White blood cell counts provide an important measurement for diagnosis of various diseases, but a lab setup is typically required to prepare and visualize patient samples. Now a team from Rice University has developed a portable lightweight digital fluorescence microscope that can perform three part white blood cell differential measurements just about anywhere.
The all-plastic device that has three lenses takes a 20 microliter sample of blood mixed with acridine orange dye. The dye is able to penetrate cells and changes color when reacting with DNA and RNA molecules. This color change can be detected using the microscope. The cells show up as different color dots, allowing anyone to easily count them. It requires no adjusting by the user and can be transported easily between different facilities.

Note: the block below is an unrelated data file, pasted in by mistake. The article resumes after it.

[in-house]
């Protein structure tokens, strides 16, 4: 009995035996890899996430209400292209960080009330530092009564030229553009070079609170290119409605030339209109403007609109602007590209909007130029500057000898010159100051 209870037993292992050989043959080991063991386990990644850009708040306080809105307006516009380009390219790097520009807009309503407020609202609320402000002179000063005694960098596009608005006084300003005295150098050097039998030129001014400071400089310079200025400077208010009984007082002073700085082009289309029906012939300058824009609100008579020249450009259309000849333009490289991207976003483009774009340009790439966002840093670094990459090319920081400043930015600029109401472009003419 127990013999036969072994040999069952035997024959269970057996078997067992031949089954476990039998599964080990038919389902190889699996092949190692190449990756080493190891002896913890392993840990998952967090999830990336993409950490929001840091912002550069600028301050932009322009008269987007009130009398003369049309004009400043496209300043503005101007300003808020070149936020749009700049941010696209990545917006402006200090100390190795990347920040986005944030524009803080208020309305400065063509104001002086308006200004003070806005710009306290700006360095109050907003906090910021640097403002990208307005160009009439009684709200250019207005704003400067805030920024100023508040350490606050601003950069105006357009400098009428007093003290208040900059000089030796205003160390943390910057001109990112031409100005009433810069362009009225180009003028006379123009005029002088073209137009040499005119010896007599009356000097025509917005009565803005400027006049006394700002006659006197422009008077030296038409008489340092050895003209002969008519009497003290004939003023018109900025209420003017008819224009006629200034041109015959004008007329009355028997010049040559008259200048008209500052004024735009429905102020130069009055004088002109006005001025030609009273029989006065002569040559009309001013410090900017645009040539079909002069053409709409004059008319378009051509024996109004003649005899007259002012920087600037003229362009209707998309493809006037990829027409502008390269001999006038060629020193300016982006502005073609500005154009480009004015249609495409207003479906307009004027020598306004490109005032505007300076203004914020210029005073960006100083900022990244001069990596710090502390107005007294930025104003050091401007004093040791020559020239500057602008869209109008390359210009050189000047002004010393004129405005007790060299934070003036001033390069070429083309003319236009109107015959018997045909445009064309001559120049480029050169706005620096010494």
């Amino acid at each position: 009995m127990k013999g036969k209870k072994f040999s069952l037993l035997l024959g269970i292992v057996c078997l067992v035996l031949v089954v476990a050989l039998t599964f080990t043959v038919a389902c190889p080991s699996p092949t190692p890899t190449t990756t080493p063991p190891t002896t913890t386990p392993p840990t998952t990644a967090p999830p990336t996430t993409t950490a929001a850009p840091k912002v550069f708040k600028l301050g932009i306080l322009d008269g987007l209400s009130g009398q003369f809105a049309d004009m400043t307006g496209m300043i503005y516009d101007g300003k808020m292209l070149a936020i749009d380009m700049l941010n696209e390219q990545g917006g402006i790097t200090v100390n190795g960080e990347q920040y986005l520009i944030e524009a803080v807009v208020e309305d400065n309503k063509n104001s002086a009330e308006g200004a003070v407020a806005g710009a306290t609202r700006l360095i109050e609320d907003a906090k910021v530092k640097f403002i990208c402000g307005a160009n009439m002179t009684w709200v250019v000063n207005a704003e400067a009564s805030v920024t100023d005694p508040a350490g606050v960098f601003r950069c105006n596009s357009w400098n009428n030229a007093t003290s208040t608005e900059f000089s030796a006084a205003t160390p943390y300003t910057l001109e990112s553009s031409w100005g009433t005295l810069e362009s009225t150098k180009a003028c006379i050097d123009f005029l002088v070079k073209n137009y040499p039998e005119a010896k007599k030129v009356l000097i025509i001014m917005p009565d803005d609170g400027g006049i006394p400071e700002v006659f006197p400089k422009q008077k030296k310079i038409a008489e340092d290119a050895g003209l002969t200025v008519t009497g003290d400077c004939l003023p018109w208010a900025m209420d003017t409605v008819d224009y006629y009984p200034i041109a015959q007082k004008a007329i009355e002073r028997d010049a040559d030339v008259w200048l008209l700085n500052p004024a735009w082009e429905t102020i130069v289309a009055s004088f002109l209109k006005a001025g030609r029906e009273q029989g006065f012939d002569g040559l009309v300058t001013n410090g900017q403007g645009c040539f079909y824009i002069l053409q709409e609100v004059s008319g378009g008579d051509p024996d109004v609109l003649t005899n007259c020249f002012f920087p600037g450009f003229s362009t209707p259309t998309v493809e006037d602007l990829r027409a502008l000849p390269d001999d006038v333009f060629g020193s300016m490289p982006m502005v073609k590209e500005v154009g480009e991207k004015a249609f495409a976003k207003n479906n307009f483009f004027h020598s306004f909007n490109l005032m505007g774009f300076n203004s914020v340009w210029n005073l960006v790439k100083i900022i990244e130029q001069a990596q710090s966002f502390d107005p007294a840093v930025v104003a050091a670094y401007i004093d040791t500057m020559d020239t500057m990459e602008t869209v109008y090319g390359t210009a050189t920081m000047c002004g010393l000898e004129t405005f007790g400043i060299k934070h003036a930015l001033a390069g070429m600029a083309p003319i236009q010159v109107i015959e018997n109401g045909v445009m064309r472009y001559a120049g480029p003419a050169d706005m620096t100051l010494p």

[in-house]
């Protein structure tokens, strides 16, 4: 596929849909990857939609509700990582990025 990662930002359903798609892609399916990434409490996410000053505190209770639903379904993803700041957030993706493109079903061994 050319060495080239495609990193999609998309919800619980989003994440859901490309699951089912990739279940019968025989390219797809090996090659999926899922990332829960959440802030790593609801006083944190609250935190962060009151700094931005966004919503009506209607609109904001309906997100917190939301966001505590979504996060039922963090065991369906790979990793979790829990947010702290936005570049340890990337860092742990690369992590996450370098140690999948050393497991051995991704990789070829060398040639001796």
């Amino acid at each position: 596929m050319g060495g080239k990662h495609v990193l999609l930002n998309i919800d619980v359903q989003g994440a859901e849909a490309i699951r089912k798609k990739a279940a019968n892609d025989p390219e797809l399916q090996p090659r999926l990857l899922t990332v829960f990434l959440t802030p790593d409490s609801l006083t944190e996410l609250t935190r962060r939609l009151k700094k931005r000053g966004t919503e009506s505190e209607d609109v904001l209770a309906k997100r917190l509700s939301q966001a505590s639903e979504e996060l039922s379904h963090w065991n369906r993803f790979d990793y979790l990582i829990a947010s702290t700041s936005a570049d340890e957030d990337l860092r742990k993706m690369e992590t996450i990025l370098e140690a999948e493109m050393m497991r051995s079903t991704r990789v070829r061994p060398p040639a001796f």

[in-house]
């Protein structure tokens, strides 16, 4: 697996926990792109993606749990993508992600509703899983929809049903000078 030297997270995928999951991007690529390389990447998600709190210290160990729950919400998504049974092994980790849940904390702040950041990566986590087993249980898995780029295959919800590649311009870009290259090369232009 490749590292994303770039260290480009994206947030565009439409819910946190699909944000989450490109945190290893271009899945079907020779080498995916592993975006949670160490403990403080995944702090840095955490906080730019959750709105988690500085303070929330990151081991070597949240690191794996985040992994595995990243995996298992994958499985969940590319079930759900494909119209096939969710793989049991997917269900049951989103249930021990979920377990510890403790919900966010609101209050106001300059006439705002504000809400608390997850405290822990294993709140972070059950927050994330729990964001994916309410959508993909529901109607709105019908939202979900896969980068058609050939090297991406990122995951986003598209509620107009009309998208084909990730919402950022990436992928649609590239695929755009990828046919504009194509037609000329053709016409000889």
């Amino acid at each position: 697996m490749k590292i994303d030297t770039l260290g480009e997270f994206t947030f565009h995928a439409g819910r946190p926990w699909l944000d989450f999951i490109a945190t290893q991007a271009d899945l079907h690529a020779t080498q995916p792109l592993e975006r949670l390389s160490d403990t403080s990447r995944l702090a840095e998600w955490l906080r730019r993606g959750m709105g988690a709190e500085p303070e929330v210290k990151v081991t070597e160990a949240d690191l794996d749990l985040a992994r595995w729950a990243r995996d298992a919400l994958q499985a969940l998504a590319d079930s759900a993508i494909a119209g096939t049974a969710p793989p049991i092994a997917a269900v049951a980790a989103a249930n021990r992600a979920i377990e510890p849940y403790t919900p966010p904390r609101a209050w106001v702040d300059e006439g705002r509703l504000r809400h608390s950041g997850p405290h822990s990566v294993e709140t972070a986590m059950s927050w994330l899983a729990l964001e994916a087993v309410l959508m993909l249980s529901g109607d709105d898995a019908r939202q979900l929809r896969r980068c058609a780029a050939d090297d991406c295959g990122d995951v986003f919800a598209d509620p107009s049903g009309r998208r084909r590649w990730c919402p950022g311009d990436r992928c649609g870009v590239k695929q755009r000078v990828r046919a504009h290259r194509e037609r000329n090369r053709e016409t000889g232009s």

Although the current device cost around $3,000 to build, the Rice team believes that mass manufacturing will bring that closer to $600. That would make it a lot more attractive to remote clinics around the world on a tight budget looking to introduce somewhat more advanced diagnostics.
Study in Biomedical Optics Express: All-plastic, miniature, digital fluorescence microscope for three part white blood cell differential measurements at the point of care